Meet the boss

Gen­eral man­ager, Aus­tralia and New Zealand, Eti­had Air­ways Ap­pointed May 2012

The Australian - The Deal - - Contents - As told to Lyn­dall Crisp

Eti­had Air­ways’ lo­cal boss, Luisa Pas­trello, re­traces her ca­reer flight path.

My mother Carla and fa­ther Lorenzo were Ital­ian mi­grants who met in Syd­ney. I didn’t learn English un­til I was five years old. I of­ten think in Ital­ian first. We moved to Can­berra, where I went to a state pri­mary school in Curtin.

It was the clas­sic im­mi­grant story – my older broth­ers, Robert and Ed­die, and I were the only wogs. It was al­ways a chal­lenge try­ing to fit in. I found my­self trad­ing my meat­ball sand­wiches for a Twisties bun.

Then I went to a Catholic girls high­school, St Clare’s Col­lege, where I was the only girl from a state school. Robert and Ed­die were very hand­some and pop­u­lar. The older girls knew I was their sis­ter, so I quickly made friends.

On Satur­days, I worked in a chicken shop. I re­mem­ber my first pay packet – I bought some lip gloss. Af­ter school, I went straight into the fam­ily busi­ness, Ea­gle­hawk Re­sort, which had a pub, bistro and ac­com­mo­da­tion on the ACT-NSW bor­der.

When I was 22, I started upmy own busi­ness as an im­age and pro­fes­sional speak­ing con­sul­tant. I stud­ied it be­fore stylists were main­stream. I taught cus­tomer ser­vice to Qan­tas and joined the air­line in 1996. My plan was to stay for six months, but I ended up be­ing there for 12 years.

I started out in sales, and then be­came the act­ing air­port duty man­ager. On day three, there was a bomb scare – a sus­pi­cious ar­ti­cle had been left in a bath­room– and no one had trained me. Iwas very calm, walked into the of­fice and looked for “pro­ce­dures for bomb scares”. I was told ev­ery­thing I needed to know was in the lit­tle red book – and sure enough, there it was on page one. That taught me to ex­pect the un­ex­pected.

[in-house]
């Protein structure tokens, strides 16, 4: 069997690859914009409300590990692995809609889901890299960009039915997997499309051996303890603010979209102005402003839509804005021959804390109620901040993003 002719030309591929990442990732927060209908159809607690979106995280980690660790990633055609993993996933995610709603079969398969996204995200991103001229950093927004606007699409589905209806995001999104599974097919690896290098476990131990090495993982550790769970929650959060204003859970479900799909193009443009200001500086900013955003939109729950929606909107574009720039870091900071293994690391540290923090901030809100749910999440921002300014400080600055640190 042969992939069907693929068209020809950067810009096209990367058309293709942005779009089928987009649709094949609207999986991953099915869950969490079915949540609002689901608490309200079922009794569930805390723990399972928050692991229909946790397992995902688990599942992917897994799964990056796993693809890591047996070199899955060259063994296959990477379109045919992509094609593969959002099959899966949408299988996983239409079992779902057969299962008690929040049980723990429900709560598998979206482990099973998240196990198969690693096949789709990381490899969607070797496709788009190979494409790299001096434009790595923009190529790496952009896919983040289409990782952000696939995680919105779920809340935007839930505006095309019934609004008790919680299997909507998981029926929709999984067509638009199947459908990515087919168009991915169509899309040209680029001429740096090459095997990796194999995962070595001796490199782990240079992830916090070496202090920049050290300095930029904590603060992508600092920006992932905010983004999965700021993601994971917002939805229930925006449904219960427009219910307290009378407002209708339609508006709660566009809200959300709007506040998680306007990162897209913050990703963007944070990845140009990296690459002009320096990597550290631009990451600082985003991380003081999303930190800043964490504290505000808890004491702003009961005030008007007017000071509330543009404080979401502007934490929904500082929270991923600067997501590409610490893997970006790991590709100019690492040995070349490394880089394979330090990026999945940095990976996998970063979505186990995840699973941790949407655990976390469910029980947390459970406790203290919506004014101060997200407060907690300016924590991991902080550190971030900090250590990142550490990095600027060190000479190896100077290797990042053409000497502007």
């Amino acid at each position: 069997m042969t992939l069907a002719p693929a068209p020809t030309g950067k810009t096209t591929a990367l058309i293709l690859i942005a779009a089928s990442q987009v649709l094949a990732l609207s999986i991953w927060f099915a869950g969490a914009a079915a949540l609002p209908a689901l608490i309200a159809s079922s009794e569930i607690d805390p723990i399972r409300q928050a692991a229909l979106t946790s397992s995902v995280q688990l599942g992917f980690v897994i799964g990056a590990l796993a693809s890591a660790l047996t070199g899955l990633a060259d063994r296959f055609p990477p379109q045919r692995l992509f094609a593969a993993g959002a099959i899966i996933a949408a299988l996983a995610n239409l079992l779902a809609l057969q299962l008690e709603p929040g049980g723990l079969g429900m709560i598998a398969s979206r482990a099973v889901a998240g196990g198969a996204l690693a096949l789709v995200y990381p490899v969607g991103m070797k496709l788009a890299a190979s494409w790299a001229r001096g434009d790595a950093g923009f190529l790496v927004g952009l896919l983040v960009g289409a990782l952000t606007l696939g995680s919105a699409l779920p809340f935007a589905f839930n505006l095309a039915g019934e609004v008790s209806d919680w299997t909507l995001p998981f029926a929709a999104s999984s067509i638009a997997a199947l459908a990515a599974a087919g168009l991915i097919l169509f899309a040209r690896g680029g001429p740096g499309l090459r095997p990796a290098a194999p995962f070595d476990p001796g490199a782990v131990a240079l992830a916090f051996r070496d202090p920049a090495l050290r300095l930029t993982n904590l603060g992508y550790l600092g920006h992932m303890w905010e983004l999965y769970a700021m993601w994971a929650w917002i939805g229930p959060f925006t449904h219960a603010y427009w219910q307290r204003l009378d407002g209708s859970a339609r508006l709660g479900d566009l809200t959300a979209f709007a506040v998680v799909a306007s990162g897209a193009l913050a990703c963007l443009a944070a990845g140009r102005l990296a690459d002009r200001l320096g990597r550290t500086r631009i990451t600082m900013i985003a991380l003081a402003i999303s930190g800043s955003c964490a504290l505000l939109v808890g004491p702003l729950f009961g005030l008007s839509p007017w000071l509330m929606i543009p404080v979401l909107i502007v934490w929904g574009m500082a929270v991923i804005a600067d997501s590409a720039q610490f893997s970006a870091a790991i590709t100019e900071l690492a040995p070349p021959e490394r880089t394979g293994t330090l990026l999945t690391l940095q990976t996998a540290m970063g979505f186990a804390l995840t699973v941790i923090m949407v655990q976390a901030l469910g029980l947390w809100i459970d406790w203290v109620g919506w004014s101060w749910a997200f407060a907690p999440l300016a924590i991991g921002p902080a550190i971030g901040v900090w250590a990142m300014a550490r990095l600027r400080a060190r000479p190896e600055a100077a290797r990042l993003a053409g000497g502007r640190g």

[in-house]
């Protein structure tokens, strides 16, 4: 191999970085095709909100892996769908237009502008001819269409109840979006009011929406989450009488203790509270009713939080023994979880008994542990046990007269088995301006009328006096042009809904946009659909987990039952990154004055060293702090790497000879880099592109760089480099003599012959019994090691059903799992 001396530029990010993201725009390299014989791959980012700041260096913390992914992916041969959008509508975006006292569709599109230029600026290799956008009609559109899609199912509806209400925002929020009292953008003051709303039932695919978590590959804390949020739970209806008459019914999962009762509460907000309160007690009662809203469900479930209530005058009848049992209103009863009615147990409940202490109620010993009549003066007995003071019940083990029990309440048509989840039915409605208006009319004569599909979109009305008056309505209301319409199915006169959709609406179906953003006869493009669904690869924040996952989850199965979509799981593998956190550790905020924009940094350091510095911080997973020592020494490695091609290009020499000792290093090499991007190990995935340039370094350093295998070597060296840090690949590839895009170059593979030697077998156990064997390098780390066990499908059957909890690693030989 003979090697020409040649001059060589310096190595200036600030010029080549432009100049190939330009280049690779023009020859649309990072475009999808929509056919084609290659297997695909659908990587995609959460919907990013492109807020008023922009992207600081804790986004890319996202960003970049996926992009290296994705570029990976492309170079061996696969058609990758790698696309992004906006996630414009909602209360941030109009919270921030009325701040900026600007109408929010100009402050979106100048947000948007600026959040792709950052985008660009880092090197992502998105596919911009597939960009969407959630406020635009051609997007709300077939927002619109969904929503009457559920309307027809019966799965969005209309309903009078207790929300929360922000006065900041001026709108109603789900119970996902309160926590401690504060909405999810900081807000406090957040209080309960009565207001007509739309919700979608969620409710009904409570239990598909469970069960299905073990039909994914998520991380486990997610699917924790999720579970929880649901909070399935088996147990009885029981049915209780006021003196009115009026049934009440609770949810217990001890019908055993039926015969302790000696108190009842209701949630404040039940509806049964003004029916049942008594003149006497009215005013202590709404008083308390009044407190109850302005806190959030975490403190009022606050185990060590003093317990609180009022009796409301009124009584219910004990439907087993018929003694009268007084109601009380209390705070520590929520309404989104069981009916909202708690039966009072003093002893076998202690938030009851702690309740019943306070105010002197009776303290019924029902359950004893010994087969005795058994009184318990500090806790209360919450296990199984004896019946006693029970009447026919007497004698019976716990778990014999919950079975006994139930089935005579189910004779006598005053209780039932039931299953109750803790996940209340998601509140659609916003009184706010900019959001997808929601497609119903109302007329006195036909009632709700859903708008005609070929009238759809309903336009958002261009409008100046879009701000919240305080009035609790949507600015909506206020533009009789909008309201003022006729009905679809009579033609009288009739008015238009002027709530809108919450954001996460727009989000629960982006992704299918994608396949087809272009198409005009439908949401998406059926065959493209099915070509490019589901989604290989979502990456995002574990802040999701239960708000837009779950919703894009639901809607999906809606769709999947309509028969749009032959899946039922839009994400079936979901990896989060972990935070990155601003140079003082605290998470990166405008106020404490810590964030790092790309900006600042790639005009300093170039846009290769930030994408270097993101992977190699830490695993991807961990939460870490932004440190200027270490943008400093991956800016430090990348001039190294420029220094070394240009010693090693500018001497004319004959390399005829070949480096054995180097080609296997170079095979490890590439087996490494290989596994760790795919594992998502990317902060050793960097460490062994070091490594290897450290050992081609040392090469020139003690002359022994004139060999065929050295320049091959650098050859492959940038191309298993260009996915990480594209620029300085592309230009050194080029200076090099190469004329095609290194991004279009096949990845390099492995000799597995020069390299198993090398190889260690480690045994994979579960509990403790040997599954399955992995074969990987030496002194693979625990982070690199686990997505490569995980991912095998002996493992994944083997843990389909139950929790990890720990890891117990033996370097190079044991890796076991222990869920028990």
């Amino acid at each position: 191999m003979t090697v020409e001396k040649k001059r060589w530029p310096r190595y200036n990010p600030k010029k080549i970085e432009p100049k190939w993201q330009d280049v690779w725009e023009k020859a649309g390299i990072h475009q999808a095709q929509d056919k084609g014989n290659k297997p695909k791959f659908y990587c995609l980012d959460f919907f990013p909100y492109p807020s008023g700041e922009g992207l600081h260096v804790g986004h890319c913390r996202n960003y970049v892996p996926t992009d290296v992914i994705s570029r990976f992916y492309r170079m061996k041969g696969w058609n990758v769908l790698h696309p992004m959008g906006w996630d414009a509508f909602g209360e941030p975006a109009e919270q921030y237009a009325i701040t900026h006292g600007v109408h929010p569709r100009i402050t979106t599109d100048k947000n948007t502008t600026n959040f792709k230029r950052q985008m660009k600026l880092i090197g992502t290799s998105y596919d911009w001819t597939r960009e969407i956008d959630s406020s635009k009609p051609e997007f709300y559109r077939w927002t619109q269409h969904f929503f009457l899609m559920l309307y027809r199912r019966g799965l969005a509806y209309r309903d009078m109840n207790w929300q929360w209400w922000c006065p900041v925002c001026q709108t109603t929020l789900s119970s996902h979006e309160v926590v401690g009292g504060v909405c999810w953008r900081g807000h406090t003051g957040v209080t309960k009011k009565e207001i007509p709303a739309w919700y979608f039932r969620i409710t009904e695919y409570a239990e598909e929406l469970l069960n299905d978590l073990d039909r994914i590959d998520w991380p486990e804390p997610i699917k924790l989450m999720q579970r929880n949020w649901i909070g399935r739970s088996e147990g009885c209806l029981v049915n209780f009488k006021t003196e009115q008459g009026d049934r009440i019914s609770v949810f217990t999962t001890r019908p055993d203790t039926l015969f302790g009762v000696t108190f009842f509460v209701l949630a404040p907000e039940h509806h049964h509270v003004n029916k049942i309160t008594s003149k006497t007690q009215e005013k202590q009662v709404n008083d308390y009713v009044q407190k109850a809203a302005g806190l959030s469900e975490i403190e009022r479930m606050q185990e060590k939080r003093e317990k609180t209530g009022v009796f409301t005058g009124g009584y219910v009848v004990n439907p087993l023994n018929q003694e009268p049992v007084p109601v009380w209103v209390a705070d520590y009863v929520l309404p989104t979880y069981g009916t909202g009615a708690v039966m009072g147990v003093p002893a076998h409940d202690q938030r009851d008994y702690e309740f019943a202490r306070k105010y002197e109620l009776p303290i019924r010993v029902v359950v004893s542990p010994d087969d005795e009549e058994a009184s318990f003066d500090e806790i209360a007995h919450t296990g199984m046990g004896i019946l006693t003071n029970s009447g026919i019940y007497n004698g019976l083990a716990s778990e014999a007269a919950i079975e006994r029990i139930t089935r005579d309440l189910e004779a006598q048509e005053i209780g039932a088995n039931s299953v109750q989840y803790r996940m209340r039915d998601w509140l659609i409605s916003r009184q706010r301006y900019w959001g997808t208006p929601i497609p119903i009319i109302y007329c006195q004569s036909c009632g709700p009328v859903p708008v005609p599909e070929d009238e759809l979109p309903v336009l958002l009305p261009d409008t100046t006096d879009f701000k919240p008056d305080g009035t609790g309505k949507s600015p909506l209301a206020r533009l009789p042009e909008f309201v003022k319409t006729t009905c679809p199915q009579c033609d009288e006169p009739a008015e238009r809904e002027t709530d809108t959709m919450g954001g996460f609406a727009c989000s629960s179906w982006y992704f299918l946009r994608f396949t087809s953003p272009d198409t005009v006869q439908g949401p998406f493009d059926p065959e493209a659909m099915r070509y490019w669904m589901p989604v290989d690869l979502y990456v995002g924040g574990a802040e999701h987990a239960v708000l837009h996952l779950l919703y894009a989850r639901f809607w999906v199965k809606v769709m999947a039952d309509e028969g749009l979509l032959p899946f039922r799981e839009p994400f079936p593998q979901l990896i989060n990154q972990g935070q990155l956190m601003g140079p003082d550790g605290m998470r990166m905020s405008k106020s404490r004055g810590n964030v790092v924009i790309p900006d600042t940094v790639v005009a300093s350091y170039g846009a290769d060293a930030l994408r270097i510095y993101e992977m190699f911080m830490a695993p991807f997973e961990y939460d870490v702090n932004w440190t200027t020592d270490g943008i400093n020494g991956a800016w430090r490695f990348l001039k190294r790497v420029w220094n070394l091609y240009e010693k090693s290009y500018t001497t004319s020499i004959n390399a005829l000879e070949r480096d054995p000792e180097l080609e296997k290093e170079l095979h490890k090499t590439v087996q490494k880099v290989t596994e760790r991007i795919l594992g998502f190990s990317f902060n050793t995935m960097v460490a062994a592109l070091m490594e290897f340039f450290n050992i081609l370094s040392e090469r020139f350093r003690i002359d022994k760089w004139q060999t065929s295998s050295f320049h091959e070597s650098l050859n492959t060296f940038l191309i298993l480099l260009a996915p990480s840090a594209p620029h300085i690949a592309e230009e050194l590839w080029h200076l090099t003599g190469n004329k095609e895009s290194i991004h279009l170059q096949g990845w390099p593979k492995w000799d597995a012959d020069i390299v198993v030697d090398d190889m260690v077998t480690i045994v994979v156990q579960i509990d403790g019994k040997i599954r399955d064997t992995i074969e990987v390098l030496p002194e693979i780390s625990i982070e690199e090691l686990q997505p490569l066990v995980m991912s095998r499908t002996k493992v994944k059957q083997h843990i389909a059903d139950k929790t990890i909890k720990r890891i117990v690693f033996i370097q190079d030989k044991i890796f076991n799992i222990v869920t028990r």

I was moved to Syd­ney, in sales again, and then to cre­ate the fre­quent flyer pro­gram. That gave me in­sight into how a loy­alty pro­gram drives con­sumer be­hav­iour and de­ci­sion mak­ing.

In 2002, I was tapped to be in­volved in the pre­cur­sor to Jet­star, Aus­tralian Air­lines MK II. At that time I was do­ing my MBA at theUniver­sity of Tech­nol­ogy, Syd­ney. Trav­el­ling withmy text­books was a real chal­lenge. I took six months off work to do the fi­nal two sub­jects be­cause it in­volved travel to Air­bus in France – the A380 was one of our study top­ics. I grad­u­ated in 2004. But the de­ci­sion was made to bring Aus­tralian Air­lines back into the core group, so the chief fi­nan­cial of­fi­cer and I had to close the air­line.

Then in 2006, I was ap­proached by Amer­i­can Ex­press to run 250 staff as a con­tact cen­tre and pre­mi­um­ser­vice de­liv­ery. While I had lots of ex­pe­ri­ence in sales, mar­ket­ing, brand prod­uct de­vel­op­ment and op­er­a­tions, I was happy to jump into some­thing un­known. I learnt a lot about struc­ture and ar­tic­u­lat­ing busi­ness cases and had the chance to be part of in­ter­na­tional teams and steer­ing com­mit­tees.

In 2010, I took a two-year break to travel and moved back to Can­berra to look af­ter my mother. Af­ter she died, I re­turned to Syd­ney. The call to ap­ply for the Eti­had job came out of the blue. The next day I met the in­ter­view panel, a week later I was flown to AbuD­habi [head­quar­ters of Eti­had, the national air­line of the United Arab Emi­rates] and was of­fered the job.

I was back with an air­line again, play­ing tomy strength. Be­ing able to rep­re­sent an ex­tra­or­di­nary brand that’s grown so fast is a won­der­ful op­por­tu­nity. Eti­had has been in Aus­tralia only six years, but this is our largest mar­ket out­side the UAE.

I try to cre­ate an en­vi­ron­ment in which peo­ple choose to be part of the tea­mand fol­low the di­rec­tion I’m lead­ing the busi­ness. There are ob­vi­ously very ag­gres­sive fi­nan­cial tar­gets.

I am ac­tive within my church com­mu­nity. I love cook­ing and I travel a lot. To stay home and read is a priv­i­lege. Sport in­volves roller-blad­ing and I’m teach­ing my­self how to play the pi­ano.

[One has to be] strong, but still fem­i­nine. Al­ways be a lady – that was en­grained in me by my mother, grand­mother and aun­ties.


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